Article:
According to Collins & Michalski,
"something is plausible if is conceptually supported by prior
knowledge". The Plausibility Theory of Wolfgang Spohn (1985), Collins & Michalski
(reasoning, 1989), Lemaire & Fayol (arithmetic problem solving, 1995),
Connell & Keane (cognitive model of plausibility, 2002) provides new
insights into decision making with unknowable risks. Although
plausibility is an ineluctable phenomenon of everyday life and
ubiquitous, it was ignored in cognitive science for a long time and
treated only as an operational variable rather than being explained or
studied in itself.
Until the arrival of the plausibility
theory, the common theory used by scientists to explain and
predict decision making was Bayesian statistics, named for Thomas Bayes, an 18thcentury English minister who developed rules for weighing
the likelihood of different events and their expected outcomes. Bayesian
statistics were popularized in the 1960s by Howard Raiffa
for usage in business environments. According to Bayesian theory,
managers make and should make decisions based on a calculation of the
probabilities of all the possible outcomes of a situation. By weighing
the value of each outcome by the probability and summing the totals,
Bayesian decision makers calculate "expected values" for a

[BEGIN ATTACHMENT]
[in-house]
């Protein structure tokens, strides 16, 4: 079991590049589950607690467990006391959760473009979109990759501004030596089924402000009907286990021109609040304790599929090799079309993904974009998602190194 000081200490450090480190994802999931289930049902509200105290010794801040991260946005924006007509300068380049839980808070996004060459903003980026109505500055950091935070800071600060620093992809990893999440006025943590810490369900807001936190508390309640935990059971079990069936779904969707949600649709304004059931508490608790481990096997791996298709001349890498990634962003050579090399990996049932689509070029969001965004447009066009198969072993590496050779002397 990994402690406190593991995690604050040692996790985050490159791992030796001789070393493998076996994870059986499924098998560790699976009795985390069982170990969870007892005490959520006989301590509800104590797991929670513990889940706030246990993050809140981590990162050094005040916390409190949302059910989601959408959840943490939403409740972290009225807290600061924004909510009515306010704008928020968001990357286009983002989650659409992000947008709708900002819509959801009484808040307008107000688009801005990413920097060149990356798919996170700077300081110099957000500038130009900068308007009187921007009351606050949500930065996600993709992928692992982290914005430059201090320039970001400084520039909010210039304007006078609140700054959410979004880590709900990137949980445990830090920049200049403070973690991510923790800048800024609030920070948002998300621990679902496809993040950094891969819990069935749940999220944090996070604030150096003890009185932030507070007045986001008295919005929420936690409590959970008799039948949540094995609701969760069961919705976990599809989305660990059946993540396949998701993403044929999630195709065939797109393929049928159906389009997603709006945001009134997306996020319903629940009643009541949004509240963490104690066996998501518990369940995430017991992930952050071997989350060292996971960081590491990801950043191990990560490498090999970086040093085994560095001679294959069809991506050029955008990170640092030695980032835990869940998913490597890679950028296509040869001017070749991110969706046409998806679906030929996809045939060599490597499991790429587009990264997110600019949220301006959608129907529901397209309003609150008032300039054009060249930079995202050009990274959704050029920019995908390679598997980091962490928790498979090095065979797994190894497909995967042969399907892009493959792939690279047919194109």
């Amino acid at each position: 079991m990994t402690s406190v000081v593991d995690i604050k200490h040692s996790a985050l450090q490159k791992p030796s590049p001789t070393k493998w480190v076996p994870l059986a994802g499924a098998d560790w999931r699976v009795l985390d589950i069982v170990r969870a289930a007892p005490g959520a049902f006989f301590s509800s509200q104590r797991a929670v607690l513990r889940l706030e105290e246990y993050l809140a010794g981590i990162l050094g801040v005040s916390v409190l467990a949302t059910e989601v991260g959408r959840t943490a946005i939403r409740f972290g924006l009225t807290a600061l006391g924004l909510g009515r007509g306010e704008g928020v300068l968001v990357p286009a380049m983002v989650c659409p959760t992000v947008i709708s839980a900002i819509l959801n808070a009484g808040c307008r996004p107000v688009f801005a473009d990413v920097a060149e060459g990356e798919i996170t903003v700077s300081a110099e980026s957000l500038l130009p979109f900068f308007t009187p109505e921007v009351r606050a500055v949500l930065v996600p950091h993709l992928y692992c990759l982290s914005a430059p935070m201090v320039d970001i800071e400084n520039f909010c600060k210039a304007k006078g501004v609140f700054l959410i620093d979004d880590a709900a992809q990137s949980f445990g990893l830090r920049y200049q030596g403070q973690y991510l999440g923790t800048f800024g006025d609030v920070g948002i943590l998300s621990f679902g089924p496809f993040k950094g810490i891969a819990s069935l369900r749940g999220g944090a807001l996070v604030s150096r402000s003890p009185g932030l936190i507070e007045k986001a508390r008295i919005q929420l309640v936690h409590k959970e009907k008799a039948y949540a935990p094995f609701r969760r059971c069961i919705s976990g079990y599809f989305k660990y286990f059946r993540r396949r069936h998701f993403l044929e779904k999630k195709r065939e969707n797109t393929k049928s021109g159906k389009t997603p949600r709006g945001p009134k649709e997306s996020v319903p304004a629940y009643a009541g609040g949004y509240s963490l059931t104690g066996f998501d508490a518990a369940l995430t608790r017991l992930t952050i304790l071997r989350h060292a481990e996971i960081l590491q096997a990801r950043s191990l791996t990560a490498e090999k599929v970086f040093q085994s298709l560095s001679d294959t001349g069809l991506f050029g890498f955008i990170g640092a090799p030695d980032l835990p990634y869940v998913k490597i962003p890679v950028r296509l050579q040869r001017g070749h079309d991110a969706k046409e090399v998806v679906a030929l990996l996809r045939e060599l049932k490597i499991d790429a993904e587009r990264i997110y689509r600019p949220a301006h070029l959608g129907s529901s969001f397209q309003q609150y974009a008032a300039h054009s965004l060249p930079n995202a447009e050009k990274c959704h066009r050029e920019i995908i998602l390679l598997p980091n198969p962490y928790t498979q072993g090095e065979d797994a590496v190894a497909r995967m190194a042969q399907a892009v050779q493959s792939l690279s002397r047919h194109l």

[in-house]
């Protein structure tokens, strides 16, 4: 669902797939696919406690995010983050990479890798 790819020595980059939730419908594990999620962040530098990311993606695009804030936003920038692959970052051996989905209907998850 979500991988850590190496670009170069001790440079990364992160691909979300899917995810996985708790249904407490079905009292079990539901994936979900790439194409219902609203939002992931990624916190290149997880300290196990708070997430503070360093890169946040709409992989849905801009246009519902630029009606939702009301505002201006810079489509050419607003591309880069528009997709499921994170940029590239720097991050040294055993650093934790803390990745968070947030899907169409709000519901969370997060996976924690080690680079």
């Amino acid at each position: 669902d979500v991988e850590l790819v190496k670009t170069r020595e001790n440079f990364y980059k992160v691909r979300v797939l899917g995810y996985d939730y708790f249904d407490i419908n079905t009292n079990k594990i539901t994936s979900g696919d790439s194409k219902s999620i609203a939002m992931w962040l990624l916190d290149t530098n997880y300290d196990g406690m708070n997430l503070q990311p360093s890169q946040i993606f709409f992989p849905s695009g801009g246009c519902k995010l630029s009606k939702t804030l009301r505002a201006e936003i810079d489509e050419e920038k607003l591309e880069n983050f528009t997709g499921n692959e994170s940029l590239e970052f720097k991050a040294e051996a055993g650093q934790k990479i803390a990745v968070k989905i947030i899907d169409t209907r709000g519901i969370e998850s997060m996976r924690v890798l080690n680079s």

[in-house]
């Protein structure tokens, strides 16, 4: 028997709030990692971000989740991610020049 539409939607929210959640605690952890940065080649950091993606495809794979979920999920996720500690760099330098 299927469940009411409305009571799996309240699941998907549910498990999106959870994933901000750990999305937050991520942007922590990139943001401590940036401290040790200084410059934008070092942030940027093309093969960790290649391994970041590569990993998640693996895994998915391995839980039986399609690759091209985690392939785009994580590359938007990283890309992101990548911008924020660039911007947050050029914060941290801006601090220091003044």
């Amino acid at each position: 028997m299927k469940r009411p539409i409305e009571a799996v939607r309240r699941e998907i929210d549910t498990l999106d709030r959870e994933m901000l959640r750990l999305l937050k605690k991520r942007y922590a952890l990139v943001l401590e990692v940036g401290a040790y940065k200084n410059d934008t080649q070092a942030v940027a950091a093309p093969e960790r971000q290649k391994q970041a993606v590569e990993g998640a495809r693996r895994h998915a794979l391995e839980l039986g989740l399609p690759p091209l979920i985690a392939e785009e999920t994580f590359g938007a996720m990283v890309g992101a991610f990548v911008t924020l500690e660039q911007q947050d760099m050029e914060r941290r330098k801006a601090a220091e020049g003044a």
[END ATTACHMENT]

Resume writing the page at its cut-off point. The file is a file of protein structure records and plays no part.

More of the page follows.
decision that must be taken. If the expected value is positive, then the
decision should be accepted; if negative, avoided.
This may seem an orderly way to
proceed. However unfortunately, the Bayesian way of explaining decisions
faces at least two phenomena's that are difficult to explain:
1. Downsize risk appreciation
(why do people take a gamble at a 50% chance to make 10$ when they have
to pay 5$ if they loose, but generally refuse to take the same gamble at
a 50% chance if they can win $1.000.000 versus a potential loss of
$500.000?)
2. Dealing with unknowable risks
(These kind of risks, that do not involve predictable odds, are typical
for business situations! Why do managers prefer risks that are
known over risks that can not be known?)
Both of these phenomena can be dealt
with if the Bayesian Expected Value calculation is replaced by
the Risk Threshold of the Plausibility Theory. Like its
predecessor, the Plausibility Theory assesses the range of possible
outcomes, but focuses on the probability of hitting a threshold point 
such as a net loss  relative to an acceptable risk. For example: a
normally profitable decision is rejected if
there is a higher then 2% risk of making a (major) loss. Clearly,
plausibility can resolve the weaknesses of Bayesian thinking: both the tendencies of managers to avoid unacceptable
downsize risks and taking unknowable risks can be explained.
A typical example of the application of
plausibility theory are the new Basel II
rules for capital allocation in the financial services industry.
Compare with Plausibility Theory:
Real Options 
RAROC 
Scenario Planning 
Root Cause Analysis 
CAPM 
Dialectical Inquiry 
Theory of
Constraints
More management models